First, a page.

The longtime Marriott executive has been at HTA less than a year, but Tatum’s strategic changes are already clear: a flattening bureaucracy, a reduced fixation on the number of tourists and a shifting of marketing dollars.
Q: What organizational changes have you implemented?
Tatum: We are flatter. The marketing person, Hawaiian culture person, community person and communications report directly to me, along with the person doing admin, accounting, etc. It helps me in day-to-day operations and hopefully sends a message of how important those jobs are.
We changed the HTA logo so it reads “Hawai‘i Tourism” – it won’t include “Authority” because the money is not ours. It’s the tourism industry’s money, allocated to us by the state and ultimately used to improve our community.
Q: Will your metrics be different?
Tatum: Somewhat. One metric is visitor satisfaction. Another is resident sentiment. If residents aren’t excited, visitors will feel that and the aloha spirit is what gives us a competitive advantage. We have to continue getting buy-in from residents.
Visitor count has no value – it had no value to me when I was with the hotels. If you can drive more revenue with less people, that’s a positive.
Q: How do you plan to get buy-in from residents?
Tatum: As much as people get frustrated by the number of tourists, it’s still a big economic driver. The transient accommodations tax now produces about $630 million a year. HTA gets about $79 million – 32% of that’s invested into perpetuating the Hawaiian culture, strengthening the community and our natural resources.
We bumped up our Hawaiian culture budget by about $1.5 million. Without Hawaiian culture we’re just another beach destination.
Q: Tourist spending cooled off. Why?
Tatum: The vacation rental challenge played a big part. You cannot grow inventory as fast as it was and not expect spend-per-visitor to go down. It’s basic economics.
The vacation rentals visitor does not spend the same money as a traditional accommodation visitor. Vacation rental inventory was unlimited, at least until the county bills got through. Maui and Kaua‘i seem to have some understanding and control of it. The Big Island is getting there. There is Bill 89 on O‘ahu (which was passed into law).
Q: Chinese arrivals dropped 25% in the first four months of 2019.
Tatum: That’s a small number and not necessarily a trend, so I wouldn’t overreact. As individuals, Chinese visitors spend more than any other visitor, primarily on shopping and luxury goods – not necessarily in lodging or activities. But yes, travel from China is uncertain right now.
It is an important market and we spend about $2 million a year in China on tourism marketing. But until we have a really easy flow of people from China you wouldn’t want to put a ton more money toward that.
Q: how are you tweaking allocation of marketing dollars overseas?
Tatum: I reduced how much we spent toward Europe because it’s a long way away. You’ve got finite resources and you’ve put them where you think they’ll have the biggest impact. You don’t want to walk away from any market, though. We have contracts with nine different contractors throughout the world, but how much we allocate varies.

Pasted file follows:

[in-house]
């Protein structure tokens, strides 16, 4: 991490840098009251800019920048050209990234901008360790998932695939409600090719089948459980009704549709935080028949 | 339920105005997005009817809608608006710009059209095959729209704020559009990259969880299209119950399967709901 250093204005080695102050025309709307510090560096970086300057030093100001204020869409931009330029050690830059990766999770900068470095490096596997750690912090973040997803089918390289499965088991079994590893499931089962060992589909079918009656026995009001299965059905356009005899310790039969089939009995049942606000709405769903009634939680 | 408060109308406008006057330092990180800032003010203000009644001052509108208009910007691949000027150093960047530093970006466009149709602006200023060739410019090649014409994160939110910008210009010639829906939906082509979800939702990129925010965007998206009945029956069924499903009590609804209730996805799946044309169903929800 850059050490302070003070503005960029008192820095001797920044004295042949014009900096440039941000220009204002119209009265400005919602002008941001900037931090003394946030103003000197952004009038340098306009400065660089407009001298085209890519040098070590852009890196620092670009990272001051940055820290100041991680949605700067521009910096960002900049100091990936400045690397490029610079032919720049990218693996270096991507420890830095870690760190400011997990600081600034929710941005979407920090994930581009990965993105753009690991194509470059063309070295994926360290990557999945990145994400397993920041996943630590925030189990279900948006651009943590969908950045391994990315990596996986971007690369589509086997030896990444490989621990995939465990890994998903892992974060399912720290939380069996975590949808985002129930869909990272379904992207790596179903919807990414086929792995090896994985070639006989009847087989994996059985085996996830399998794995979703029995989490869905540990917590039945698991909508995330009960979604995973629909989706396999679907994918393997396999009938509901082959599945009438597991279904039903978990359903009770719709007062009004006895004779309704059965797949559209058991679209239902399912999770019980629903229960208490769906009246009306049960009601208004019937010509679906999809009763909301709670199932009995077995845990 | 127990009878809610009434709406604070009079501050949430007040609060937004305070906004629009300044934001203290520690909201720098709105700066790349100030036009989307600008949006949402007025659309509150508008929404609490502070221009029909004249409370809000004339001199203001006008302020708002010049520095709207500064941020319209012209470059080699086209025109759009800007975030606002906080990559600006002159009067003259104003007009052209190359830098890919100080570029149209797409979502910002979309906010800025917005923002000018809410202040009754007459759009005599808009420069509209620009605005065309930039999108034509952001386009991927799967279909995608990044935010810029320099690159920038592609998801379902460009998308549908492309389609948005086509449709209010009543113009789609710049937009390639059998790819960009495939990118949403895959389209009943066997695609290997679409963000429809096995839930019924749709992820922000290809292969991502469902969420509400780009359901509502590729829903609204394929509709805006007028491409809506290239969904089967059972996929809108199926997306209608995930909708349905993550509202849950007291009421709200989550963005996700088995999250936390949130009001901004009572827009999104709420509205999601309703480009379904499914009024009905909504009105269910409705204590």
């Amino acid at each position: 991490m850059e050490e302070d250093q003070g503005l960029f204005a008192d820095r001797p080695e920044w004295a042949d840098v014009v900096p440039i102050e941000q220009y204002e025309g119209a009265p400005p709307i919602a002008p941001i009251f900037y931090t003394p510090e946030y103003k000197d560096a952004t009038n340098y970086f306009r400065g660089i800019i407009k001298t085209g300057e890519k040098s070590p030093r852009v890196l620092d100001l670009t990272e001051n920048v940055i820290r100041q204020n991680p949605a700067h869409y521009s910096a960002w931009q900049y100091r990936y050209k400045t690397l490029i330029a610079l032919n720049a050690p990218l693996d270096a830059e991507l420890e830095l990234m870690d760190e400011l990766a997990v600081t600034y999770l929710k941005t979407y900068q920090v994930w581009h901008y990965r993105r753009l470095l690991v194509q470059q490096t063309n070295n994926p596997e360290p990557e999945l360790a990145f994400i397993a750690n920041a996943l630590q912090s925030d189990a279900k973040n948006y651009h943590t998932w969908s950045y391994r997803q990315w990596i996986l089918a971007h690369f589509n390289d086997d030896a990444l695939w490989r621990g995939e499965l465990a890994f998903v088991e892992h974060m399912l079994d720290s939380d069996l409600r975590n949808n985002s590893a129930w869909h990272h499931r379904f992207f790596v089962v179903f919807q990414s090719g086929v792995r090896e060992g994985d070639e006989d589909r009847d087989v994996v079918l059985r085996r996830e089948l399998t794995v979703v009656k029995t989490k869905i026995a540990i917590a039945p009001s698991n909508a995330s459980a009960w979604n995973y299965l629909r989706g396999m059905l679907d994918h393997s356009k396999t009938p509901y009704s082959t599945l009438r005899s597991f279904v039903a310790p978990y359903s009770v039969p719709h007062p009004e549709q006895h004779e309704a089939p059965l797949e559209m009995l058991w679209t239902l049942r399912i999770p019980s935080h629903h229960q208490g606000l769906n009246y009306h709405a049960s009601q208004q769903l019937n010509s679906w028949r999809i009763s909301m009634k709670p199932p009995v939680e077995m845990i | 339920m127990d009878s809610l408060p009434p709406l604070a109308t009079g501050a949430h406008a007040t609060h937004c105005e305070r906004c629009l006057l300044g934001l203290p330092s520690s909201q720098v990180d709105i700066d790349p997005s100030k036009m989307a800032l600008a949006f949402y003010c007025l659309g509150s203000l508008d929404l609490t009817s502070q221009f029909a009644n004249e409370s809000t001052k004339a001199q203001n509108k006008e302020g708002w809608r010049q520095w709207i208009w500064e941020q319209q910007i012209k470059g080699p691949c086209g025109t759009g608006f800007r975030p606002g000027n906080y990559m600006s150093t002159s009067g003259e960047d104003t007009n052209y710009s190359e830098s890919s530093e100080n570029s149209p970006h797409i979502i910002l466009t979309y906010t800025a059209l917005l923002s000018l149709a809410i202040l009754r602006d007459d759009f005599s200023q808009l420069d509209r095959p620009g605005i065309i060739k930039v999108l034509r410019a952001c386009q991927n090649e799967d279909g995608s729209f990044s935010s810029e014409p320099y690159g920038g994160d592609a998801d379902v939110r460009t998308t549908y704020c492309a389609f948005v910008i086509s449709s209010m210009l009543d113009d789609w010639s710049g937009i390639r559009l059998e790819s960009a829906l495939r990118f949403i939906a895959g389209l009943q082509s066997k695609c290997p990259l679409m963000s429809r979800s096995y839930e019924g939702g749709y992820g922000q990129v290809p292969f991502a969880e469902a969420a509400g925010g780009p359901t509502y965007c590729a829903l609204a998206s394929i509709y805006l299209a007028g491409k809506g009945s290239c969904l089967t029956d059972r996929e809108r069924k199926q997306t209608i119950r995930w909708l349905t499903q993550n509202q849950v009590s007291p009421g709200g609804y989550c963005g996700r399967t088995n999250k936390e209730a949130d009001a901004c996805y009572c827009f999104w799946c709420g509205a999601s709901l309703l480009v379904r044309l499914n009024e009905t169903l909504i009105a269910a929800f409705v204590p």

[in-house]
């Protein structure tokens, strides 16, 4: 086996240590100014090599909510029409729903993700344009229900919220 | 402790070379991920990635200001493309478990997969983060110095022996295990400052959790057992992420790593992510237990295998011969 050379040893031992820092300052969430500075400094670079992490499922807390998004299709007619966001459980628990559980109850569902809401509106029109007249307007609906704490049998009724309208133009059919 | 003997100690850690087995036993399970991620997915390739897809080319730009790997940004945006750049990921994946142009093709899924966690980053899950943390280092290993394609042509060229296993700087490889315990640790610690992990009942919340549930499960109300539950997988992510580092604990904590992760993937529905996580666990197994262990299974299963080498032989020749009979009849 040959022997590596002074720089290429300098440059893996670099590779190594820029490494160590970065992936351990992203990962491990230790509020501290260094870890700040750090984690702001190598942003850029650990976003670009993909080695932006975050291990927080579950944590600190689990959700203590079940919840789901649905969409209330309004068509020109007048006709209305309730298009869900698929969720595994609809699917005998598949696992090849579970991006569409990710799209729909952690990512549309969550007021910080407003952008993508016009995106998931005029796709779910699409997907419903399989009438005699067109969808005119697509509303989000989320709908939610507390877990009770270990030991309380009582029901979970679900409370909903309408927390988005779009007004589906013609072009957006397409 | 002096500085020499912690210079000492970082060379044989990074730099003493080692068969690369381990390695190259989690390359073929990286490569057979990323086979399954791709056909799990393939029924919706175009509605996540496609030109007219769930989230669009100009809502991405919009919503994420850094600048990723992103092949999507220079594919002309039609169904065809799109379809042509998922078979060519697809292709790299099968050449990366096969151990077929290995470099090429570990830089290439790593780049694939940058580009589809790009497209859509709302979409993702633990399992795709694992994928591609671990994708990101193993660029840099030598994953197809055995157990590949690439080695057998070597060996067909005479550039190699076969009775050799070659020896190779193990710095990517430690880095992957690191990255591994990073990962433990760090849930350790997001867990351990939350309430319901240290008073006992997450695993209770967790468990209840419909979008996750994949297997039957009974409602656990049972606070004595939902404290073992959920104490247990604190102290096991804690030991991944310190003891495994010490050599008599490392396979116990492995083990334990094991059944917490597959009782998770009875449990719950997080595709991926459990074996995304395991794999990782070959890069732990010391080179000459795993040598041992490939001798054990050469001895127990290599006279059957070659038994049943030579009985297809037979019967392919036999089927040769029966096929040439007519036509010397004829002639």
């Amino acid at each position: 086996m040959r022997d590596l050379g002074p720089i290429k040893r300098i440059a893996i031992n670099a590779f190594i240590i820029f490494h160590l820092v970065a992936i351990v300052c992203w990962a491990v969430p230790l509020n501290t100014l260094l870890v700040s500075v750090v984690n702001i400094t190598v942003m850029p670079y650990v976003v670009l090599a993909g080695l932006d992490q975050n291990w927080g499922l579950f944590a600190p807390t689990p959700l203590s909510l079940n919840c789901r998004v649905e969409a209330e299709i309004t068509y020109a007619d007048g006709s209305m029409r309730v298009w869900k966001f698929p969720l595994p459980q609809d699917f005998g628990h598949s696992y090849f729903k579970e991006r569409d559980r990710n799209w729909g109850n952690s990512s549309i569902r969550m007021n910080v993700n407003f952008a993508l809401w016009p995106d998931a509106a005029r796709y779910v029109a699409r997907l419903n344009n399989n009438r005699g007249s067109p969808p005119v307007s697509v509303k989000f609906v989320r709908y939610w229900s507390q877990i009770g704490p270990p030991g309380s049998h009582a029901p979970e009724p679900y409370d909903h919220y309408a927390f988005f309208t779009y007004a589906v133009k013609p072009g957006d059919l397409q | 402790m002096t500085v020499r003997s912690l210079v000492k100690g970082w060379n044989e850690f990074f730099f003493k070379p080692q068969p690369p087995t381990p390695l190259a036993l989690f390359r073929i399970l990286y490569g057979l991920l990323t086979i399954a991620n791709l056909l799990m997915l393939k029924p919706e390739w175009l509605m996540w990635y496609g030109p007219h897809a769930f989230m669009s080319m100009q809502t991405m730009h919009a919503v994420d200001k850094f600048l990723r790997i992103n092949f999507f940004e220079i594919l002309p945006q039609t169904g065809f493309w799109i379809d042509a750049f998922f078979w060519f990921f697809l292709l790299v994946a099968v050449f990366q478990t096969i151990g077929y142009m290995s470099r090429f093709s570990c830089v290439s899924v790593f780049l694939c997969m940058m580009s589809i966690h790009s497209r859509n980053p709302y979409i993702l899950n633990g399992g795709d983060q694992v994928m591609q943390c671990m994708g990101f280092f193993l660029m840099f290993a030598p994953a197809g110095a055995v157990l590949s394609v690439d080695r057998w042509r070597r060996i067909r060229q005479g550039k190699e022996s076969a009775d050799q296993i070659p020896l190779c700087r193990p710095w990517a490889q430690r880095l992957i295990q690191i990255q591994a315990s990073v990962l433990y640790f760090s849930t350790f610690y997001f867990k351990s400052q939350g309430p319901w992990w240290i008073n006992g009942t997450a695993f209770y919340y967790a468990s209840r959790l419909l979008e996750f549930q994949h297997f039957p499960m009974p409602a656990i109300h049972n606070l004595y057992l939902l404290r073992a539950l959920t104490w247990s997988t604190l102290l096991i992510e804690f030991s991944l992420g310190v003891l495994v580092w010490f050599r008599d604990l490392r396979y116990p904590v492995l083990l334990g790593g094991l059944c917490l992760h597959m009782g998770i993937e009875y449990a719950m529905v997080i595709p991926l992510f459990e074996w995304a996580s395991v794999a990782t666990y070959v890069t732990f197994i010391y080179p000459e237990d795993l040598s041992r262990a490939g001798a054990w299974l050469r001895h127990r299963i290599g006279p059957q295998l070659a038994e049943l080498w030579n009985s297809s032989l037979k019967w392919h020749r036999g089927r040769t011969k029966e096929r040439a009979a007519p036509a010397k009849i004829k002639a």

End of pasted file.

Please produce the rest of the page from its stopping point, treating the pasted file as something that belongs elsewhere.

Japan’s numbers are big. The Mainland is always a strong market for us, particularly the West.
I pulled some money out of Canada. We spend $50 million total on branding and $23 million of that goes toward the Mainland U.S., which has a trickle impact on Canada too. In Japan, we spend $10 million.
Q: How do you promote responsible tourism practices?
Tatum: We work closely with the Department of Land and Natural Resources and provide about $1.5 million for areas that are impacted by visitors. We’re trying to get a pilot program that would put ambassadors at key trails to tell visitors what they should and shouldn’t do.
We’re working with the Hawai‘i Visitors and Convention Bureau to put out their educational materials and videos about the environmental impact of plastics and how certain suntan lotions impact the reef. We work with the airlines, rental car companies, etc., to educate visitors as they come in.
One benchmark I hope we can use is Hā‘ena State Park on Kaua‘i’s North Shore. It was getting 3,000 visitors a day but the plan is to restrict that to 900. We funded that effort with about $140,000 to help enforce new parking rules.
Q: The volcanic eruption devastated Hawai‘i Island tourism last year. What are you doing to help?
Tatum: Hawai‘i Island has tremendous cultural history, beaches, golf, tennis, horseback riding, etc. We are getting the message out that it’s not just a volcano. We put $1.5 million in the U.S. market and $1 million in Japan to push Hawai‘i Island.
The U.S. visitors have come back for the most part, but Japan has not, so we need to let people know all the great things Hawai‘i Island offers. If you get into a cab in Japan right now, Hawai‘i is everywhere.
In September we’re going to start a tour: a big bus wrapped in beautiful scenery with sales folks, entertainers, etc. from Hawai‘i Island on it. They’re starting in San Diego and visiting all of the major wholesalers and travel agents. They’re going to hit the morning shows, L.A. Live, The Grove.
This interview has been edited for clarity and conciseness.